A game between a Bermuda Select XI and Trinidadian club side Ciclo Preysal was the first top-level game played at the National Sport's Centre on a grass wicket since the West Indies and Barbados in September 2004. The last game there, against the West Indies, saw the pitch in such a "dustbowl" condition that Bermuda fielded three spinners, and Dean Minors struck on the head by a ball from Mervyn Dillon that was pitched on a good length.

The groundsmen at the NSC have used the technique becoming increasingly common in the UK of spraying PVA glue on the pitch to help hold the soil together for longer. The pitch seems to be playing well, and provided consistent bounce throughout the match.

Whilst the ground meets most of the requirements to be approved to host official one-day internationals by the ICC, the one problem has been the quality of the soil. Testing of various soil samples from across the island has shown that Bermuda does not possess any soil with the ICC-required clay content for international pitches. The Ministry of the Environment is currently in the process of investigating whether it woulld be possible to import soil from overseas without having a negative impact on the local eco-system.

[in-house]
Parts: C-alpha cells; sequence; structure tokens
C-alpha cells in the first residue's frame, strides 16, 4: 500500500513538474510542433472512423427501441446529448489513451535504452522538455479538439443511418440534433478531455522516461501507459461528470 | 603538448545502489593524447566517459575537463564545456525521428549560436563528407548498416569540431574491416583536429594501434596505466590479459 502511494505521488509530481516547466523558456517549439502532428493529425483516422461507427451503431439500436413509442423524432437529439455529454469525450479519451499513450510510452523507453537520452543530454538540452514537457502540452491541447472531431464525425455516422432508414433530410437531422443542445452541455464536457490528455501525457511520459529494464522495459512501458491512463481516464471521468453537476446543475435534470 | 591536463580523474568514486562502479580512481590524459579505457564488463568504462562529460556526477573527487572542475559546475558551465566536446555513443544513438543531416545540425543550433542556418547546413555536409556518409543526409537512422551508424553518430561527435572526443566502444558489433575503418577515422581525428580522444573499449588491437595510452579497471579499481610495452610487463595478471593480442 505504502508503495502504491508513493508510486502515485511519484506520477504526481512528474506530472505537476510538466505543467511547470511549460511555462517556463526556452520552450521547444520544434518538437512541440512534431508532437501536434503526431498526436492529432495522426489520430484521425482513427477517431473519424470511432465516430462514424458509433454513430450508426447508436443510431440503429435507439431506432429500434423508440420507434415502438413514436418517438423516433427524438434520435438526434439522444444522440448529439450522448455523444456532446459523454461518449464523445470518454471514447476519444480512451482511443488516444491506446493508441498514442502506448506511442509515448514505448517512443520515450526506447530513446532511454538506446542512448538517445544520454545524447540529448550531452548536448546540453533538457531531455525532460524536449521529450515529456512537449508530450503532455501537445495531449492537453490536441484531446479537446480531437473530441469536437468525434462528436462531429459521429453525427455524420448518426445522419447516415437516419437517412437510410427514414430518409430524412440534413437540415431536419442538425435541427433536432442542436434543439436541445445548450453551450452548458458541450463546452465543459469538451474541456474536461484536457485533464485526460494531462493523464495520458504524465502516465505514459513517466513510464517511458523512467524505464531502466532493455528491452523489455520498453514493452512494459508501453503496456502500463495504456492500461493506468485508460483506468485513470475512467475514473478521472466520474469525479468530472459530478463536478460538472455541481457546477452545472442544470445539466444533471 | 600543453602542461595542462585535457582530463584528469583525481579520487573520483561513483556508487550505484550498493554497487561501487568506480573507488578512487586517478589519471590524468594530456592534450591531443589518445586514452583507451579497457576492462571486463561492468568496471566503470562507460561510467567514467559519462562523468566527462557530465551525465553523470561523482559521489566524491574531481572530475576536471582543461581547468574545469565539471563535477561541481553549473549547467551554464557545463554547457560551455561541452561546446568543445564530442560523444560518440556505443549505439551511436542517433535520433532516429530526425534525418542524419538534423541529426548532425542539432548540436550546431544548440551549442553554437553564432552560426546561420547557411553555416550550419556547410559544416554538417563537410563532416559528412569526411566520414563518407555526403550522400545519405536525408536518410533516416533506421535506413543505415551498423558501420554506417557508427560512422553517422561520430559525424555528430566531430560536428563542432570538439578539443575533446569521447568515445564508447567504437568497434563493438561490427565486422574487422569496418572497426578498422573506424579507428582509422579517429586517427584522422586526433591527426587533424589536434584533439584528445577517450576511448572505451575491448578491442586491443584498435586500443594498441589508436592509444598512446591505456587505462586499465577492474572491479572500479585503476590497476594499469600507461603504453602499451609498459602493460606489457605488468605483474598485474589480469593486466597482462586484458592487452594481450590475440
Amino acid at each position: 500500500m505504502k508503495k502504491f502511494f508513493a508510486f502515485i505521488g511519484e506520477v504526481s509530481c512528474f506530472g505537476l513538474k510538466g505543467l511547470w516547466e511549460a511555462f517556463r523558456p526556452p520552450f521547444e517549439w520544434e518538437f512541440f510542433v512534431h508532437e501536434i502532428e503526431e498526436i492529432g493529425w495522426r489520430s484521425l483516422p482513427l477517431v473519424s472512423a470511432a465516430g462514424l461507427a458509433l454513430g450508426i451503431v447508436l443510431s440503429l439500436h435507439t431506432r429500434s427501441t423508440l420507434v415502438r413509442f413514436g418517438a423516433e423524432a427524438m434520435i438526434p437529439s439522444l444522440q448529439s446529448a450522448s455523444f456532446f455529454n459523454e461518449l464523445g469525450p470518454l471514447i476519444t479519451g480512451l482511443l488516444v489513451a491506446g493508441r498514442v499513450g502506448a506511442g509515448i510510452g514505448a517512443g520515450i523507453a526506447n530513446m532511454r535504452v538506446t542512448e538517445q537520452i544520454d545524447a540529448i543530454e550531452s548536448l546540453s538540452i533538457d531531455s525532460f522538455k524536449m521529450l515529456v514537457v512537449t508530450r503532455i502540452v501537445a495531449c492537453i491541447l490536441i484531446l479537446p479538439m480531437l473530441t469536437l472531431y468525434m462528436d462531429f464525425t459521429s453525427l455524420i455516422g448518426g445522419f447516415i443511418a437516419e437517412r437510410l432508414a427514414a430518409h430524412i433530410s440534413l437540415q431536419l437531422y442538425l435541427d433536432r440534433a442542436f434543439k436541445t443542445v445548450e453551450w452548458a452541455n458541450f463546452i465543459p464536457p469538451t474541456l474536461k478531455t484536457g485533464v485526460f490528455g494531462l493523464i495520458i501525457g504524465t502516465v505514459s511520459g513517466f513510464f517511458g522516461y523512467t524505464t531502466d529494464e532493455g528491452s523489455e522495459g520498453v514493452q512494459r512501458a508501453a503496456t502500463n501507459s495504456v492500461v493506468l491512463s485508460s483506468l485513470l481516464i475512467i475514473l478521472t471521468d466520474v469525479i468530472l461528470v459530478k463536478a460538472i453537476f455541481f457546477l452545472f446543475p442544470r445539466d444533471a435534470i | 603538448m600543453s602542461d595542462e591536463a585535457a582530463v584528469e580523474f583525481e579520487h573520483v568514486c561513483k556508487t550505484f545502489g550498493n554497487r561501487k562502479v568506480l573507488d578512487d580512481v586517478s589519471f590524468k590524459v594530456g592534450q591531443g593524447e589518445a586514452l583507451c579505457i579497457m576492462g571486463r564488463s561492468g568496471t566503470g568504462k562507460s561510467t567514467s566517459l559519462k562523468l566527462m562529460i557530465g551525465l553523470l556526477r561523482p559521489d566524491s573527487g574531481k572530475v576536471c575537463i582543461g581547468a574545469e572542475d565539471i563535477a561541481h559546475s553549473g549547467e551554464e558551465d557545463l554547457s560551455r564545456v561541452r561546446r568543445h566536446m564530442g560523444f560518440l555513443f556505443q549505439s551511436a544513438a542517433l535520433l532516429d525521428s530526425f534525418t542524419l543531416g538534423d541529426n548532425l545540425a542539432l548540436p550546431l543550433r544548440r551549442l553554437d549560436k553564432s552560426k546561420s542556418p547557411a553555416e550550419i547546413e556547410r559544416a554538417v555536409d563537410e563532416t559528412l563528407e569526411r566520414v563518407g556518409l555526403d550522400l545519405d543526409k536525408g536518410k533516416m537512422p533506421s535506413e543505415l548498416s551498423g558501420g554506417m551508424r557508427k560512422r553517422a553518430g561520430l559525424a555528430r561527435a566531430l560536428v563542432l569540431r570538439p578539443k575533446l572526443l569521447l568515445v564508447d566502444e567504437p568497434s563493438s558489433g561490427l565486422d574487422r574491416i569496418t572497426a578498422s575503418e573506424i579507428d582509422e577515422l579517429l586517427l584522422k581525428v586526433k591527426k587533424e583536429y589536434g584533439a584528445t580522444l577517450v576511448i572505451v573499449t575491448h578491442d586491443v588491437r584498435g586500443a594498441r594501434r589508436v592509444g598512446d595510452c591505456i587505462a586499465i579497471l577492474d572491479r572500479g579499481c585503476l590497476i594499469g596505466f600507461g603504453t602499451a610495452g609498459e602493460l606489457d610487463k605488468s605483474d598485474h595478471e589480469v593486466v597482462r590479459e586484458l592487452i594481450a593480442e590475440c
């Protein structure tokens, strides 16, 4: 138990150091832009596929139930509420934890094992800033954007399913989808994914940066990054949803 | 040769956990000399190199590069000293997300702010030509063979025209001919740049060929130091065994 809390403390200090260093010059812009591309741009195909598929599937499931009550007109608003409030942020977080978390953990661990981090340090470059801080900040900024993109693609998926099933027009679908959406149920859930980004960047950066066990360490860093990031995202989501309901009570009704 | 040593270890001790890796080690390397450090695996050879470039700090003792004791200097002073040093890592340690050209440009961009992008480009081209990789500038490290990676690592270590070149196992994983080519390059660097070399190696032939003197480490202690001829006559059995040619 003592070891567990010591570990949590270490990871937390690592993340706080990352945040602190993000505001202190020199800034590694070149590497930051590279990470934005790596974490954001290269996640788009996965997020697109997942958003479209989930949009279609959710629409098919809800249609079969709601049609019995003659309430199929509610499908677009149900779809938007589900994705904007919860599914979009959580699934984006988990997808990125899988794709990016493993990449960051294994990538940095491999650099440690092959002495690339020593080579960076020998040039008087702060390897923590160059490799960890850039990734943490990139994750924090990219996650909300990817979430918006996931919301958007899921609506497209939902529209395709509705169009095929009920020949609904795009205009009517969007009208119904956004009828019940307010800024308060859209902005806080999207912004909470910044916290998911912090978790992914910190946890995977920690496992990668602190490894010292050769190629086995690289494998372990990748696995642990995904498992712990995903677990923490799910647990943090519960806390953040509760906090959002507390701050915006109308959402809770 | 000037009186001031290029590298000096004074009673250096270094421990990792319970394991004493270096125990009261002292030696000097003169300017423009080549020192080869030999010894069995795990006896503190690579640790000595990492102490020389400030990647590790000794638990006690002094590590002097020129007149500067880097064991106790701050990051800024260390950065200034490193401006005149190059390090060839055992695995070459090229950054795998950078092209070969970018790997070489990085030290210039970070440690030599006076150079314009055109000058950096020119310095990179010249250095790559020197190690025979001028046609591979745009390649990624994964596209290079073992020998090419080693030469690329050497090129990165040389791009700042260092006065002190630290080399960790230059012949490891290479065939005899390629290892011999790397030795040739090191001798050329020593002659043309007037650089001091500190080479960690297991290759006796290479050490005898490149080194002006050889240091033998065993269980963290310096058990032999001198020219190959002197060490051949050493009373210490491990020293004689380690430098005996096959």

Bermuda is currently the only one of the six associate ODI status nations without an ICC-aproved ODI status ground. Whilst the ground may not be ready to host ODIs anytime soon, this is an important step on the road to Bermuda being able to play ODIs at home.